The boot issue looks more serious. I've never owned a car which let volumes of water run in off the back window. Is this a car designed for sunshine only?

regards

Howard

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Re: Musk endeavours

#197006

Postby dspp » January 28th, 2019, 11:14 am

Yes it does seem to have a bit of Californian optimism about the design :)

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Re: Musk endeavours

#197014

Postby BobbyD » January 28th, 2019, 11:27 am

Howard wrote:The boot issue looks more serious. I've never owned a car which let volumes of water run in off the back window. Is this a car designed for sunshine only?

regards

Howard


California accounts for almost half of all Tesla Model 3 sales
Electric carmaker may be one of U.S.' most valuable, but most of its vehicles are bought in its home state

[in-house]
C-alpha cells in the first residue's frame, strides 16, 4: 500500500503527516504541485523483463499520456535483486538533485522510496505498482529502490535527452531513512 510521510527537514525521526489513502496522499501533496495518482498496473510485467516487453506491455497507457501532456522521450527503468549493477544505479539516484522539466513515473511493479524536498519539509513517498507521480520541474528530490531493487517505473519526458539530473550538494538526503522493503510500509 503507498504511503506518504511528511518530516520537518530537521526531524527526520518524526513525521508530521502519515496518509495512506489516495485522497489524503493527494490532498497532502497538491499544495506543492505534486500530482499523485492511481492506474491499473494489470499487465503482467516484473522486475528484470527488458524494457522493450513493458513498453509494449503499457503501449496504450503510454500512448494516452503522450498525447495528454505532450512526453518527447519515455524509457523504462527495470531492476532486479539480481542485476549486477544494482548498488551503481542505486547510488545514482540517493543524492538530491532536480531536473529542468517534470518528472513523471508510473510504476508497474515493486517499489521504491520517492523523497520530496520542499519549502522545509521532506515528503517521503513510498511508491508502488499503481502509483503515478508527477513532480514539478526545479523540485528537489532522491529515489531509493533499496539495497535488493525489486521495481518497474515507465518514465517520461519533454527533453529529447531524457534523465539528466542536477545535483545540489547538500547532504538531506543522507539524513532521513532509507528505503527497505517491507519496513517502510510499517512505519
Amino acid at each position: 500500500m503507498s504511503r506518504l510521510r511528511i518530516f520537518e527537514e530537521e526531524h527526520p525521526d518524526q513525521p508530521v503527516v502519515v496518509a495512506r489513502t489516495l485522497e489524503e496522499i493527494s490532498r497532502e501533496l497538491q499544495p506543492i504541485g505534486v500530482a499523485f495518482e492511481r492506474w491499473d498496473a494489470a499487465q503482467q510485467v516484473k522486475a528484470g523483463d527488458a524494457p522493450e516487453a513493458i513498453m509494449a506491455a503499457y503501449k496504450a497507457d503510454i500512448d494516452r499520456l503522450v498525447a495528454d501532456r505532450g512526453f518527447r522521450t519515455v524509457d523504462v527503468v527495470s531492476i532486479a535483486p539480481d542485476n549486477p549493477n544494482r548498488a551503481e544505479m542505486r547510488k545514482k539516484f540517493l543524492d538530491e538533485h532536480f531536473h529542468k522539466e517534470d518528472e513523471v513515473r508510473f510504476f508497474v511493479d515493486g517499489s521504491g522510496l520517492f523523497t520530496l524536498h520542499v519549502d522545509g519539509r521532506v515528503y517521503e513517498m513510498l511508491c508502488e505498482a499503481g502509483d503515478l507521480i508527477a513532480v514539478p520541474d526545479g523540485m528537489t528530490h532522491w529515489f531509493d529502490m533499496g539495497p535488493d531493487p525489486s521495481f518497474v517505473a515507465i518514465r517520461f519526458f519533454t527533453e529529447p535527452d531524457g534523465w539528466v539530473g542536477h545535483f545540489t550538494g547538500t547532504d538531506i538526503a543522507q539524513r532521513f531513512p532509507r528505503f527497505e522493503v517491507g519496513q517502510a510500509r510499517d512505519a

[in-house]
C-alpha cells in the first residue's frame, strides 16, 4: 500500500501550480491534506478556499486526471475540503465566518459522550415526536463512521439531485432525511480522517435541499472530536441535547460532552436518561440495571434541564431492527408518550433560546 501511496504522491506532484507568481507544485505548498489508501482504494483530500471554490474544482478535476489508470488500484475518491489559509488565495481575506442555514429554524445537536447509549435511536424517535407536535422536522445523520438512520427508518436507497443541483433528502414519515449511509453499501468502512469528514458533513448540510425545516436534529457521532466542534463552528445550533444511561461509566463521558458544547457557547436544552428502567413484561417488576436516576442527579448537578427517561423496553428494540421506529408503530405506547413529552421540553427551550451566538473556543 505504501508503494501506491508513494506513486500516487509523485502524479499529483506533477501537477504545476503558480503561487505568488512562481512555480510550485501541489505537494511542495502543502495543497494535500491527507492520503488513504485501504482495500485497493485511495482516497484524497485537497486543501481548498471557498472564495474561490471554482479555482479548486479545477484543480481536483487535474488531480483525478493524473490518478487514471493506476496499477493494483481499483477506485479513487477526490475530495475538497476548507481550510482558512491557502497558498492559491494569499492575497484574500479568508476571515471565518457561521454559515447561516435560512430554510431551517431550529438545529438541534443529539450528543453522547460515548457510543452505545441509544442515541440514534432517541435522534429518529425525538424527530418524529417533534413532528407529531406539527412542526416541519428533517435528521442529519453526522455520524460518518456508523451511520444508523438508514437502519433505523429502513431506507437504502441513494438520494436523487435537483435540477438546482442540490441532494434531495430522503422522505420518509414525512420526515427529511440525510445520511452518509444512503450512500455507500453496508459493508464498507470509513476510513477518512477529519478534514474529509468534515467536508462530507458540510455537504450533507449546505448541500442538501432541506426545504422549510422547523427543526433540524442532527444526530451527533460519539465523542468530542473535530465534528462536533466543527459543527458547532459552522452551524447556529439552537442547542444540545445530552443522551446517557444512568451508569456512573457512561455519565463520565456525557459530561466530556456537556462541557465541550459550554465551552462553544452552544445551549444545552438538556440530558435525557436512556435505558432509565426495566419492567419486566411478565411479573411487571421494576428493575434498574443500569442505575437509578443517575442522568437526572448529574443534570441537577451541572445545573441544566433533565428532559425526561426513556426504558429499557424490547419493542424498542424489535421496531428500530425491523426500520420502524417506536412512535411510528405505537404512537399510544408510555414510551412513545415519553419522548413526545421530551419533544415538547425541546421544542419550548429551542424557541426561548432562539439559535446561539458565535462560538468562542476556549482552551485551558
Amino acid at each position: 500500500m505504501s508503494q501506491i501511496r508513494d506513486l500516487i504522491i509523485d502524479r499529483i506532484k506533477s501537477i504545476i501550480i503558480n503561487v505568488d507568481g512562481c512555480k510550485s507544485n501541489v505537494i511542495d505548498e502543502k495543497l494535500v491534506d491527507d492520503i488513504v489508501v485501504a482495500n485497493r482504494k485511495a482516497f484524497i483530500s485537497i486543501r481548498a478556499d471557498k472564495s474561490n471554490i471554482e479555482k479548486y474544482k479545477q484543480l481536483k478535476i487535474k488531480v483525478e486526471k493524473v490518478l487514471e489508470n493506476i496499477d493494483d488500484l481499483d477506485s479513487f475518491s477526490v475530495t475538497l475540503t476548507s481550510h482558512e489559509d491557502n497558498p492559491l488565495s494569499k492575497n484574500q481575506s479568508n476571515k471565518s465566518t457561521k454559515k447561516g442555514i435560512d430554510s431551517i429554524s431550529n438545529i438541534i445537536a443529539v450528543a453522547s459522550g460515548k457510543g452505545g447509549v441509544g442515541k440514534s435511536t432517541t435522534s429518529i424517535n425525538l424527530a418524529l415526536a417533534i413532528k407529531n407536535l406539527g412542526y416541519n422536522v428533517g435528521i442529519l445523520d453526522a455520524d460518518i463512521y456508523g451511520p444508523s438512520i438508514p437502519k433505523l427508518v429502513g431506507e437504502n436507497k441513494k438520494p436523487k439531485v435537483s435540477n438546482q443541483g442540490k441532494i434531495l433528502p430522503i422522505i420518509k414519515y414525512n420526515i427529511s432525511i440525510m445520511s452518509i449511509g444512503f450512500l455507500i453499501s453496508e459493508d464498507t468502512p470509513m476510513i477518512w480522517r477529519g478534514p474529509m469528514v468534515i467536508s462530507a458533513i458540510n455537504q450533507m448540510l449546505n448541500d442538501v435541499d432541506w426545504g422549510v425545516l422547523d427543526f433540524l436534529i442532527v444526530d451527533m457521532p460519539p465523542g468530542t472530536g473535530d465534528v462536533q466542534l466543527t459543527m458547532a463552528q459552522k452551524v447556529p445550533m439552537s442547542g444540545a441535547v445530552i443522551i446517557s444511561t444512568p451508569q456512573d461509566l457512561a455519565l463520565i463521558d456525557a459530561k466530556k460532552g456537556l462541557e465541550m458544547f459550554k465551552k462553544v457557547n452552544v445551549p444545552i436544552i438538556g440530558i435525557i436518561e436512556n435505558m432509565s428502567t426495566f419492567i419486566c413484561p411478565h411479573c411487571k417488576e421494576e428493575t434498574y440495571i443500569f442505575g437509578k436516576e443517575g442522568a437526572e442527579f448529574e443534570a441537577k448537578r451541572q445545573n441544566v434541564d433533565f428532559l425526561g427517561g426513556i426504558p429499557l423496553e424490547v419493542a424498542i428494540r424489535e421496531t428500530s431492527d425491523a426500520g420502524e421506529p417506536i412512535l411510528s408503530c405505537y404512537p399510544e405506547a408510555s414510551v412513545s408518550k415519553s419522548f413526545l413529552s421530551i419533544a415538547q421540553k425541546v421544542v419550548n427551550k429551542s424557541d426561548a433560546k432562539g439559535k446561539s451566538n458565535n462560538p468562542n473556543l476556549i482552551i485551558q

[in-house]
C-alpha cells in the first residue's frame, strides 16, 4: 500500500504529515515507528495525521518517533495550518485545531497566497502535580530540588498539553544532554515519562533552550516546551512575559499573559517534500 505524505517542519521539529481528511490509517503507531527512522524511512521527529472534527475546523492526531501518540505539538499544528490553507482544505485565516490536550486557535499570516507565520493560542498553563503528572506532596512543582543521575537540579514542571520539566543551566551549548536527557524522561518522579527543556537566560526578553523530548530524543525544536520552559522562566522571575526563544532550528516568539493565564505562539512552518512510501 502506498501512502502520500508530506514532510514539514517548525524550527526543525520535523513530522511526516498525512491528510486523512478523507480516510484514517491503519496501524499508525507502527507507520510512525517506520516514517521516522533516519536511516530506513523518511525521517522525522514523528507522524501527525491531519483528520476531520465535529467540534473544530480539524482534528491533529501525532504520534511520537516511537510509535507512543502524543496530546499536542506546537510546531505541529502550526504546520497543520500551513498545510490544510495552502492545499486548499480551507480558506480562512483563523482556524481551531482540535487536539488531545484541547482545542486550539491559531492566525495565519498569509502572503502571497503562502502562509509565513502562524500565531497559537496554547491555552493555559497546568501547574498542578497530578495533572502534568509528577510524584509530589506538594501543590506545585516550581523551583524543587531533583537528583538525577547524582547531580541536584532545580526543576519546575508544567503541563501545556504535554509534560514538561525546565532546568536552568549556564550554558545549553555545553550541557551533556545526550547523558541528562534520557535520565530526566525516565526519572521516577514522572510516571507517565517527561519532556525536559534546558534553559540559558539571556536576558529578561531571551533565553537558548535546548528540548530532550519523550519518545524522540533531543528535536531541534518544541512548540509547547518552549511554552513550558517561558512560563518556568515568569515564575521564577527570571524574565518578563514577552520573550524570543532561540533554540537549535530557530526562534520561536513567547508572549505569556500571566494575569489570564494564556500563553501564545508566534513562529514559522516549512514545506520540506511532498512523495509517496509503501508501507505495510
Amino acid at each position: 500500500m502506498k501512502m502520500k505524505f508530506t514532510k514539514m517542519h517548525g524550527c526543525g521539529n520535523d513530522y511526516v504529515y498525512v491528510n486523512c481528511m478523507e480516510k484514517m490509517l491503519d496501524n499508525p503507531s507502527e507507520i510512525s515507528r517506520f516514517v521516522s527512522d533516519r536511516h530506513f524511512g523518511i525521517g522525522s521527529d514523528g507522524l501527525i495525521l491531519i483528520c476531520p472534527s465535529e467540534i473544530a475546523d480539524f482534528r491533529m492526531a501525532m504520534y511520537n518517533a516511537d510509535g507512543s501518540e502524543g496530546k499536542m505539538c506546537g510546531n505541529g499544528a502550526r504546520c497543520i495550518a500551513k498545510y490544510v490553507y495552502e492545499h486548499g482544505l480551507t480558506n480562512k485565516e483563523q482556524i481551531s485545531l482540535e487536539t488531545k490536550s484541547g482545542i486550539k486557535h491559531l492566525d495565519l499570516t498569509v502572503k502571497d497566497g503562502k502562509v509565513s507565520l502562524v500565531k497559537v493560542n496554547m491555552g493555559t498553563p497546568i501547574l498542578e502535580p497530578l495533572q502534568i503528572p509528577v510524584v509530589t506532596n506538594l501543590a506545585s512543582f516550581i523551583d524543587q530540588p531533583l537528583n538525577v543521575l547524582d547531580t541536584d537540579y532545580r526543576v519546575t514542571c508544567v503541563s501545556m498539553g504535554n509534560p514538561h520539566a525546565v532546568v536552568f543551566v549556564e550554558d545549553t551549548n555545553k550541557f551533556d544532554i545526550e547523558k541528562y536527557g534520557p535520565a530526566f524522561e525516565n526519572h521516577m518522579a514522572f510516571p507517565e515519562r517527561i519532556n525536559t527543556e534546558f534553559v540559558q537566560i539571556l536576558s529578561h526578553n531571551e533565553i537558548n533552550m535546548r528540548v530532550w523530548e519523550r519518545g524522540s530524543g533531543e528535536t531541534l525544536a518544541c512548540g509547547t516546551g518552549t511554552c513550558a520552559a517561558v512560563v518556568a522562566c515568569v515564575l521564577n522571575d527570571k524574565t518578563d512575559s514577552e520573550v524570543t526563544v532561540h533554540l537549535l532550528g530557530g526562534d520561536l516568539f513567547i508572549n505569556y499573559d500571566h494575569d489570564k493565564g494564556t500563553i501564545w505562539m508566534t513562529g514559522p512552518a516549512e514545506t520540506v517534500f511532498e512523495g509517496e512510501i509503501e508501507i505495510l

- https://driving.ca/tesla/auto-news/news ... el-3-sales

I'm sure it'll work well in Cardiff though...

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Re: Musk endeavours

#197023

Postby odysseus2000 » January 28th, 2019, 11:43 am

Howard wrote:dspp and Ody

Hat tip to you dspp - I couldn't resist looking up "Tesla 3 in the rain".

So has Tesla got engineering issues as well as marketing concerns?

The problems exposed in videos by customers whose cars are taking in water both in the boot and off the roof into the car don't bode well for sales in wetter European climes.

See this video from 2 mins 50 seconds https://www.youtube.com/watch?time_cont ... vmmR3P58gs as an example of a number of videos appearing recently.

Ody, As you have written above, the fleet market could be an important entry factor for the model 3 if it proves to have a good range and very low running costs. But rain running down executives' sleeves as they get into the car in a typical European winter may be a negative sales factor.